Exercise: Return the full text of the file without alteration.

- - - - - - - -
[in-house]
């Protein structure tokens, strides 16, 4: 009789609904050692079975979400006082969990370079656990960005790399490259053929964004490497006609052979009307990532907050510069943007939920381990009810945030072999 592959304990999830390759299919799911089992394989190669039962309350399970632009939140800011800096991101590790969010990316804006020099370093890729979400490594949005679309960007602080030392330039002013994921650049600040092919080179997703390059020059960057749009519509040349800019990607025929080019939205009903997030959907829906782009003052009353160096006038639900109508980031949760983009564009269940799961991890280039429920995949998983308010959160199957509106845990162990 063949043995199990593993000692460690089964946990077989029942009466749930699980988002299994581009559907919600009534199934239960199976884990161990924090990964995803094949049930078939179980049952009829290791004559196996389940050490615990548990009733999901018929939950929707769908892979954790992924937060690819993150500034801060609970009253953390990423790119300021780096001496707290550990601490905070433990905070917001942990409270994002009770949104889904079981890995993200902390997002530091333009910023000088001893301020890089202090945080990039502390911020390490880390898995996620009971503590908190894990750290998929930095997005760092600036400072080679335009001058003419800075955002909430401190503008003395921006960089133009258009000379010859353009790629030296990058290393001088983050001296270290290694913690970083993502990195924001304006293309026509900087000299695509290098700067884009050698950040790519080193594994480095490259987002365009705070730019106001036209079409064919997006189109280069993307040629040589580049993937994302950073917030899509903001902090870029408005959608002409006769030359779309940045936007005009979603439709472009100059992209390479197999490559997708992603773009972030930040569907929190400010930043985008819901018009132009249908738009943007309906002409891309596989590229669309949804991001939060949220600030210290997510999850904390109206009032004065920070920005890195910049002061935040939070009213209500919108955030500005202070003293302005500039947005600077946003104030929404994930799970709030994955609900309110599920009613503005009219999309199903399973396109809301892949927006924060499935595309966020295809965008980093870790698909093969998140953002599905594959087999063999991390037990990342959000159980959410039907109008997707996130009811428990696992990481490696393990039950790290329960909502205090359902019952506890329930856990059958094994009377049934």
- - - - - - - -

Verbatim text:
[in-house]
């Protein structure tokens, strides 16, 4: 009789609904050692079975979400006082969990370079656990960005790399490259053929964004490497006609052979009307990532907050510069943007939920381990009810945030072999 592959304990999830390759299919799911089992394989190669039962309350399970632009939140800011800096991101590790969010990316804006020099370093890729979400490594949005679309960007602080030392330039002013994921650049600040092919080179997703390059020059960057749009519509040349800019990607025929080019939205009903997030959907829906782009003052009353160096006038639900109508980031949760983009564009269940799961991890280039429920995949998983308010959160199957509106845990162990 063949043995199990593993000692460690089964946990077989029942009466749930699980988002299994581009559907919600009534199934239960199976884990161990924090990964995803094949049930078939179980049952009829290791004559196996389940050490615990548990009733999901018929939950929707769908892979954790992924937060690819993150500034801060609970009253953390990423790119300021780096001496707290550990601490905070433990905070917001942990409270994002009770949104889904079981890995993200902390997002530091333009910023000088001893301020890089202090945080990039502390911020390490880390898995996620009971503590908190894990750290998929930095997005760092600036400072080679335009001058003419800075955002909430401190503008003395921006960089133009258009000379010859353009790629030296990058290393001088983050001296270290290694913690970083993502990195924001304006293309026509900087000299695509290098700067884009050698950040790519080193594994480095490259987002365009705070730019106001036209079409064919997006189109280069993307040629040589580049993937994302950073917030899509903001902090870029408005959608002409006769030359779309940045936007005009979603439709472009100059992209390479197999490559997708992603773009972030930040569907929190400010930043985008819901018009132009249908738009943007309906002409891309596989590229669309949804991001939060949220600030210290997510999850904390109206009032004065920070920005890195910049002061935040939070009213209500919108955030500005202070003293302005500039947005600077946003104030929404994930799970709030994955609900309110599920009613503005009219999309199903399973396109809301892949927006924060499935595309966020295809965008980093870790698909093969998140953002599905594959087999063999991390037990990342959000159980959410039907109008997707996130009811428990696992990481490696393990039950790290329960909502205090359902019952506890329930856990059958094994009377049934």